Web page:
Unit 2 Section 2.2: Setting Priorities

Because there are always a multitude of important issues that all seem to be pressing at one time on any given community, it is important to set priorities for what issues the partners will work on at the very beginning of a partnership. Without this road map, it will be very difficult to make any progress on any particular issue at all. A lack of progress and impact will not only be detrimental to the morale of those involved in the partnership, but cause each partner to question if their time and energy invested in the partnership is going to good use.

Minkler and Hancock suggest using the following questions when discussing issue selection:

  • Is the issue consistent with the long-range goals or agenda of the community?

  • Will the issue be unifying or divisive?

  • Will the issue contribute to community capacity building?

  • Will the process of CBPR on this issue provide a good educational experience for leaders and community members, developing their consciousness, independence, and skills?

  • Will the community receive credit for a victory?

  • Will working on this issue result in new partnerships or alliances?

  • Will CBPR on this issue lead to an improved health or social outcome for the community?

  • Is the issue important enough to people that they are willing to work on it?

Other questions that should be considered in issue selection are:

  • Does the issue build upon or leverage community strengths?

  • Is the issue consistent with the priorities and current programs of partner organizations?

  • Does the issue address common themes of interest or concern across the partnership?

  • Does the issue allow for different levels of partner affiliation and participation?

  • Is the issue able to attract external funding? (This may influence, but should not drive, the selection process)

Exercises 2.2.1 and 2.2.2 below demonstrate how different partnerships have approached the prioritization process.

Exercise 2.2.1: Choosing Priorities

In the early years of our partnership, we made no attempt to set priorities for community problems. If it was a reality for the community at that time, then we made every effort to address it. As we have matured, we have relied not only on the community's definition of the problem but also community-based participatory action research principles to guide our work.  Through a dialogue process we also applied the following criteria:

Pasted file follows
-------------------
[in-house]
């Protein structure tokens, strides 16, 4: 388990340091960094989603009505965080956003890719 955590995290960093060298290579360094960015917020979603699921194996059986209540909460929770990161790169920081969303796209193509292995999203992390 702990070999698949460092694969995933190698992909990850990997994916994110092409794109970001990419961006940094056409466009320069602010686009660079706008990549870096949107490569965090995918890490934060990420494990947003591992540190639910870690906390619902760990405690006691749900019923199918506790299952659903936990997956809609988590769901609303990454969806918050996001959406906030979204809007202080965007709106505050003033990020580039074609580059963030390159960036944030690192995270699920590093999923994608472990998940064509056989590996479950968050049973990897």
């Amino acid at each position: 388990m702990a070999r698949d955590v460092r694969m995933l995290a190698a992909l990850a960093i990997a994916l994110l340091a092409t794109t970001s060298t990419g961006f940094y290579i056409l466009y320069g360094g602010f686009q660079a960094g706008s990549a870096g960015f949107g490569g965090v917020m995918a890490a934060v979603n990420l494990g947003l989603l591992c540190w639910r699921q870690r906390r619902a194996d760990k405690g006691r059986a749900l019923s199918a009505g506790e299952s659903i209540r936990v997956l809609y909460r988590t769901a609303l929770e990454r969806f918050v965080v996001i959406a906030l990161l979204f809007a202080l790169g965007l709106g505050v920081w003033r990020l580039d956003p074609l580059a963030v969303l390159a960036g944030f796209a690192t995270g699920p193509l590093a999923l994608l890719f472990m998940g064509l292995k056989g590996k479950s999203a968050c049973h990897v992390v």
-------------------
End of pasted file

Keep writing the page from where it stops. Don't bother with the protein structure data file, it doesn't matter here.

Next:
• Existing efforts – Will addressing this issue build upon existing efforts in the community?  For example, when request for proposals around health disparities was released, it made sense to tackle issues of disparities in infant mortality because of existing infant mortality work in the community.

  • Relationship to other problems – Will addressing this particular issue also have a positive effect on another issue of concern?  For example, when we decided to address disparities in infant mortality rates, we knew that the response to issues affecting infant mortality (i.e. focusing on diet) would address other issues like diabetes.

  • Local expertise – Do we have expertise within our partnership to assist in the efforts?  For example, one of the factors in our decision to address lead contamination was the support we received from an expert in the area of lead poisoning and air pollution at a local academic institution.

  • Capacity – Does capacity exist within organizations to address this problem?  For example, we asked if the Health Department had personnel and services to address the issue and if community-based organizations had connections with the community being impacted by the problem.

  • Feasibility – Are there funds available to address this problem (with particular attention given to funding resources within the community)?

  • Policy impact – Will addressing this problem have the potential of making a significant impact on policy?  In this way, our efforts could be more far-reaching.

  • Synergy – Is this an issue that everyone can rally around so that our combined efforts will have more of an impact than if individual partners focused separately on the problems?

Adapted from Flint PRC proposal

Discussion Question:

Has your CBPR partnership established criteria for choosing priorities?  If so, what are the criteria?  If not, what criteria would you establish and why?


Exercise 2.2.2: Choosing Priorities

The East Side Village Health Worker Partnership – A Project of the Detroit Community-Academic Urban Research Center (Schultz)

Composed of representatives from the local health department, hospitals, community-based organizations, and academic institutions, the East Side Village Health Worker Partnership chose their priorities using two methods: (1) working with a steering committee (composed of neighborhood residents) to develop a model that encompassed the various factors creating and impacting stress among women and children residents, and (2) developing and implementing a community-based participatory survey that tested this model, and using the results to determine areas of greatest concern among residents, and set priorities.

Discussion Question:

Has your CBPR partnership established criteria for choosing priorities?  If so, what are the criteria?  If not, what criteria would you establish and why?